Calling for the elders

Message preached October 1, 2000
Long Green Valley Church of the Brethren
Glen Arm, Maryland USA
based upon James 5:13-20

            Weíve been traveling with brother James this past month in worship, trying on his "blue jeans" theology as we walk. Tell me, those of you who have been with us for some or all of this journey, how has the fit been? Have you felt comfortable with his down-to-earth, tell-it-like-it-is approach? Or on the other hand, has the material had a bit of a discomforting scratch to it, at times itching like heaven? Have you found it to be meddling at places, causing you to think about the things you say, as well as the things you do, wondering if the two walk hand-in-hand? If so, good. I think brother James accomplished some of his purpose, then, in writing this letter.

            Of course, we come to the end of the page and we wonder if this is, indeed, a letter. After all, it doesnít really have an ending. No "Love, James" or any final greeting. No benediction, long or short. No "amen." It just sort of ends, as if the kids just got on the school bus late before we had a chance to say "goodbye, have a good day." Or, like at night when we climb into bed next to a snoring spouse, and havenít had a sense of closure between us... Oh, well, the sun will rise tomorrow and weíll get up and start another day together. Or the children will come home and weíll take up where we left off. Life goes on.

            Indeed, this way of ending is fitting, for brother James is just talking as we walk, following Jesus, step by step, day by day. I think thatís why many of us like his words so much. This last passage reminds me of my wife after she makes sure the kids are tucked in at bedtime. "Did you lock the doors? Is the dishwasher started? Were the fish fed?" Brother James, in a like manner, asks - "Are any of you suffering? Are any cheerful? Are any sick? Have you paid attention to the back door of your fellowship?" These are everyday questions, with everyday answers: "pray, sing, anoint, confess, reach out ..." care.

            By saying these are everyday questions and answers, I donít mean to imply that they are somehow less important than others. I think that sometimes, when it comes to matters of faith, we have a tendency to place the extraordinary in a different category from the everyday. Truly "spiritual" stuff happens, we believe, only once in a blue moon and to people "not like us." After all, doesnít the earth have to move for faith to be significant? To be honest, earthquakes are few and far between (maybe we should thank God for this!). The mundane, the ordinary, the everyday - in other words, my life - is somehow not so important.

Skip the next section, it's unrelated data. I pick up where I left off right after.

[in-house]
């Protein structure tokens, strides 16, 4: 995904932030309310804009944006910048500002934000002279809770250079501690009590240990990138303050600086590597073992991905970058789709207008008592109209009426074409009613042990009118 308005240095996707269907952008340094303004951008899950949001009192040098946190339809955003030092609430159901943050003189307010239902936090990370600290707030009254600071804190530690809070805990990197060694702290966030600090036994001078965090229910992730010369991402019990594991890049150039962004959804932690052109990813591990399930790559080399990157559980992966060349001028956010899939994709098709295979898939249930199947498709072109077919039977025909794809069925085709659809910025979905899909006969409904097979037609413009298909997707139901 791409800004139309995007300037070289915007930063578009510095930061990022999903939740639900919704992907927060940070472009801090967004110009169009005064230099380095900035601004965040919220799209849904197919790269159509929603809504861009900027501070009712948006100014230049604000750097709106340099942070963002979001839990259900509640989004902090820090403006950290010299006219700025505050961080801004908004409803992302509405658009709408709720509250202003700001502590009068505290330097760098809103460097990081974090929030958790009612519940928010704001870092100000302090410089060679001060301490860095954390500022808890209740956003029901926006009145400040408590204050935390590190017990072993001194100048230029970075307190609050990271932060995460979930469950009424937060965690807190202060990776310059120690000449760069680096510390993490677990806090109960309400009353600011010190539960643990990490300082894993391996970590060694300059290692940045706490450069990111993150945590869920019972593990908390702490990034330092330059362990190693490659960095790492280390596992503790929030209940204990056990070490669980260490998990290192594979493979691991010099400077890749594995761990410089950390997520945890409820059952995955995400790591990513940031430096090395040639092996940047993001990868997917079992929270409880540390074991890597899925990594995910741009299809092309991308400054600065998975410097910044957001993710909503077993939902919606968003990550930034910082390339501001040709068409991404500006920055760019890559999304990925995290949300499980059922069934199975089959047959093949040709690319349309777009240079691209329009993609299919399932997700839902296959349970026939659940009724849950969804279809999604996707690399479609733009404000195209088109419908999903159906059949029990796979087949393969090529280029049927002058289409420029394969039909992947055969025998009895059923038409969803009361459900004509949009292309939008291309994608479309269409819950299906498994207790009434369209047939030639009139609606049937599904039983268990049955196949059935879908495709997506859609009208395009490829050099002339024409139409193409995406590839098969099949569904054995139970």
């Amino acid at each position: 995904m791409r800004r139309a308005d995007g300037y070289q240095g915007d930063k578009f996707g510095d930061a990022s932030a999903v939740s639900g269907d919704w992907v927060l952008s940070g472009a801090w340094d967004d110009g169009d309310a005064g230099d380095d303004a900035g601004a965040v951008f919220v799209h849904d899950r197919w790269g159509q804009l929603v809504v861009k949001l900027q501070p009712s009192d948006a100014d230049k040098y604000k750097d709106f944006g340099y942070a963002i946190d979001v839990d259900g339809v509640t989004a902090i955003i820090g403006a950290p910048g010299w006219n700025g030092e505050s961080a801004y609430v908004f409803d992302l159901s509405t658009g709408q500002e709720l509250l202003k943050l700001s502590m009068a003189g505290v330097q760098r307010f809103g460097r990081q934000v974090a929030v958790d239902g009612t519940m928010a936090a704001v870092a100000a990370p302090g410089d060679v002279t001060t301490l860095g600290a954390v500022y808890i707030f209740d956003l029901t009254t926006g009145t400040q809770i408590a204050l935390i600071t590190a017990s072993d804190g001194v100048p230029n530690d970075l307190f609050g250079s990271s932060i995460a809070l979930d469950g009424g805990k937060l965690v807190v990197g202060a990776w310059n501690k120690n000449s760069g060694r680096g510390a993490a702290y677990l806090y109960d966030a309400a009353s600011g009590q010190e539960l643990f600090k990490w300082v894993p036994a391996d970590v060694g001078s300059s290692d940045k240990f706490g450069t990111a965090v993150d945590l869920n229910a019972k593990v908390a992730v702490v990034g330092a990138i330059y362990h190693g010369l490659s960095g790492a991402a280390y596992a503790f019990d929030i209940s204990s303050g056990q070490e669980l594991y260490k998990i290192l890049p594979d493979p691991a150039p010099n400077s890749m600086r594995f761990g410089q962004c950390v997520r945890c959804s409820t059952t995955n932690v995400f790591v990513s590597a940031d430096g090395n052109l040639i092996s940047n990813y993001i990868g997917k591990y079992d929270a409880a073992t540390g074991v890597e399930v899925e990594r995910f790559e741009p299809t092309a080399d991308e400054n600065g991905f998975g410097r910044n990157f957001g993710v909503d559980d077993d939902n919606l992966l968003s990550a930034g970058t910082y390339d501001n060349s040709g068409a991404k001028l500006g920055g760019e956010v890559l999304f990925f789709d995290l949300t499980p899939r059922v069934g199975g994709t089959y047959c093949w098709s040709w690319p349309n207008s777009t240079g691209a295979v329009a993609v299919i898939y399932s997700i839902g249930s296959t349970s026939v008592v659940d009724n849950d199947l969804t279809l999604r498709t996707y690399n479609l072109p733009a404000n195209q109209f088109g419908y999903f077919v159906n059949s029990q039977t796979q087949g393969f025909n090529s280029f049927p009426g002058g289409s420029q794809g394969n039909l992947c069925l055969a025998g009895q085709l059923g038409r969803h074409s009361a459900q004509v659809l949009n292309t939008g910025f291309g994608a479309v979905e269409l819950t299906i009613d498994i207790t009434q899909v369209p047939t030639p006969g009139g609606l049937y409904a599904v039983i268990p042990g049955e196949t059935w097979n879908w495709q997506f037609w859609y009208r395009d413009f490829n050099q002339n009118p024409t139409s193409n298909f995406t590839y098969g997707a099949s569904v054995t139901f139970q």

Tell me, how do you hear the following statement from brother James? "The prayer of the righteous is powerful and effective." (5:16b) As you hear it, does that sentence include you, or is it only about somebody else? Of course, "humility" (which is a virtue according to James) might lead us to downplay our righteousness. After all, as James himself said, "all of us make many mistakes" (3:2a). Furthermore, "who among us is truly wise and understanding?" (3:13a) But does this mean that the word "righteous" refers to someone else? The end result of thinking in this way is the failure to pray for somebody because our prayers wonít do any good - weíre not good enough. Weíre not "righteous." Why would God listen to us?

            This attitude lies at the heart of the great reformer Martin Lutherís complaint against this letter of James. After struggling long and hard with not feeling "good enough" to be a follower of Christ, Luther came to the point of saying, "itís not what I do that gets me anywhere with God. Itís what God has done through Jesus. In dying, Jesus made right my relationship with God. I am justified by faith in him, by faith alone - not by my works." We need to hear our brother Martinís confession of faith, and allow it to color how we hear these words of brother James. After all, we have been given a virtual library in the Bible, which includes James, as well as Lutherís beloved apostle Paul. These words are in living conversation with one another, and together they are Godís Word.